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California Biomedical Industry Defined

Here is the manifestation of the Golden State’s ingenuity and entrepreneurial spirit. Life sciences breakthroughs frequently have emerged from within California’s borders, and the biotechnology sector was conceived here. Today, the newest scientific and technological disciplines, such as personalized medicine, regenerative medicine, mobile health, and nanotechnology, are being driven by research, discoveries and developments within the state’s laboratories – both public and private.

Look no further than California’s biomedical industry for evidence of the unmistakable impact the University of California and California State University systems have. From the University of California have come graduates and postdoctoral fellows eager and prepared to found companies and to translate their discoveries and inventions into therapies for unmet medical needs. The California State University System and community colleges, often with the help of the state’s biomedical companies, have created curricula and facilities to train students to provide the technical and specialized expertise to bring new ideas to fruition – and make them accessible to patients and caregivers around the globe. Generations of investment into California’s primary, secondary and higher education institutions have provided vital support to the growth of the biomedical industry and to its future potential.

Today, the industry employs nearly 270,000 Californians. It relies on cross-functional teams of scientists, engineers, mathematicians, statisticians, practitioners, process development specialists, general and administrative professionals, and manufacturing personnel. Not just “white coats,” the biomedical industry is staffed by workers across the socioeconomic scale with education levels ranging from high school diploma, some college, all the way to medical and doctoral degrees. In 2010, the industry paid its California-based personnel more than $20 billion at an average annual salary of more than $76,000.

The California biomedical industry generated revenues of approximately $115.4 billion in 2010. Its researchers and entrepreneurs garnered $3.2 billion in National Institutes of Health (NIH) grants and $2.7 billion in venture capital investments. These funds have bankrolled biomedical inventions, leading to better care, longevity and quality of life for people the world over. These dollars have been put to work within California, to pay Californians now and to grow companies that will employ Californians in the future.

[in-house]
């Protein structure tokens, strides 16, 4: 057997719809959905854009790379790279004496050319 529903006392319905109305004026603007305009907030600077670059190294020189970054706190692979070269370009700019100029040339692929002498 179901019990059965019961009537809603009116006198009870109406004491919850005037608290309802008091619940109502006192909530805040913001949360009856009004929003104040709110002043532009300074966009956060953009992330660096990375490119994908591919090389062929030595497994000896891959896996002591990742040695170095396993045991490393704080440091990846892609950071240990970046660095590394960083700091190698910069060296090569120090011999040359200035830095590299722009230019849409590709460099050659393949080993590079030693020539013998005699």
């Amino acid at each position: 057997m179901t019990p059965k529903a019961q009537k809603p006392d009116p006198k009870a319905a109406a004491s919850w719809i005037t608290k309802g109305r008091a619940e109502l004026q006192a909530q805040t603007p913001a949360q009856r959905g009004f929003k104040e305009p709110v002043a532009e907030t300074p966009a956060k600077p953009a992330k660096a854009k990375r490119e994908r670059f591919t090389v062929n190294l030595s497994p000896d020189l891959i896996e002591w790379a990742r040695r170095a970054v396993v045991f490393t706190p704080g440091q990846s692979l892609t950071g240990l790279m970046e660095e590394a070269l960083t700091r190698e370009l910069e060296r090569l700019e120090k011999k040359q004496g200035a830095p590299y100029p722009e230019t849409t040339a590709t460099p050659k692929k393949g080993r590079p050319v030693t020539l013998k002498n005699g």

Biomedical salaries and investments also increase tax revenue for the local and state governments, further helping to drive the world’s eighth largest economy. The state of California continues to struggle with the country’s second-highest unemployment rate and a massive budget deficit. Governor Brown announced in December that California tax revenue will fall short of his earlier projections, triggering painful budget cuts to schools, colleges and services. The governor said revenue is projected to fall $2.2 billion short prompting about $1 billion in cuts.

California’s financial predicament would be lessened with a jolt of new job creation and economic growth. Up until the financial crisis of 2008, creating new jobs as well as technologies was a strong suit of the state’s biomedical industry. As data in this report indicate, the industry has endured the downturn relatively well in comparison to other industries and sectors. Its infrastructure remains mostly intact and could be reinvigorated to contribute even more

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